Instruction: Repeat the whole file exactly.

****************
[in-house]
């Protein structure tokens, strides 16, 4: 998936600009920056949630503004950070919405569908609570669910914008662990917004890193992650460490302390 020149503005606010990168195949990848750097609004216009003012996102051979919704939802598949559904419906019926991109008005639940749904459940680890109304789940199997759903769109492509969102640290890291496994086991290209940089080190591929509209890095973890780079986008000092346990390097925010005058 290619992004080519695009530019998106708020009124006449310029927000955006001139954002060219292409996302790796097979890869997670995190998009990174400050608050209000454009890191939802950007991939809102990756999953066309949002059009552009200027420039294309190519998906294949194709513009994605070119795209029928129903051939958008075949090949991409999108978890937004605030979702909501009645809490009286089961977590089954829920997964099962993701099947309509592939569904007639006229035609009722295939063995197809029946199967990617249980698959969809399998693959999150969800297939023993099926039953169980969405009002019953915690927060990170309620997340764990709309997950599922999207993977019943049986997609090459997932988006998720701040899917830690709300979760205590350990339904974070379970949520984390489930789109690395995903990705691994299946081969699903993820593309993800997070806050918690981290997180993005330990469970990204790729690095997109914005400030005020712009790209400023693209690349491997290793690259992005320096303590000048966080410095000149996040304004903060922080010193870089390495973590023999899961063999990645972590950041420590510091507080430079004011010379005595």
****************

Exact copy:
[in-house]
């Protein structure tokens, strides 16, 4: 998936600009920056949630503004950070919405569908609570669910914008662990917004890193992650460490302390 020149503005606010990168195949990848750097609004216009003012996102051979919704939802598949559904419906019926991109008005639940749904459940680890109304789940199997759903769109492509969102640290890291496994086991290209940089080190591929509209890095973890780079986008000092346990390097925010005058 290619992004080519695009530019998106708020009124006449310029927000955006001139954002060219292409996302790796097979890869997670995190998009990174400050608050209000454009890191939802950007991939809102990756999953066309949002059009552009200027420039294309190519998906294949194709513009994605070119795209029928129903051939958008075949090949991409999108978890937004605030979702909501009645809490009286089961977590089954829920997964099962993701099947309509592939569904007639006229035609009722295939063995197809029946199967990617249980698959969809399998693959999150969800297939023993099926039953169980969405009002019953915690927060990170309620997340764990709309997950599922999207993977019943049986997609090459997932988006998720701040899917830690709300979760205590350990339904974070379970949520984390489930789109690395995903990705691994299946081969699903993820593309993800997070806050918690981290997180993005330990469970990204790729690095997109914005400030005020712009790209400023693209690349491997290793690259992005320096303590000048966080410095000149996040304004903060922080010193870089390495973590023999899961063999990645972590950041420590510091507080430079004011010379005595």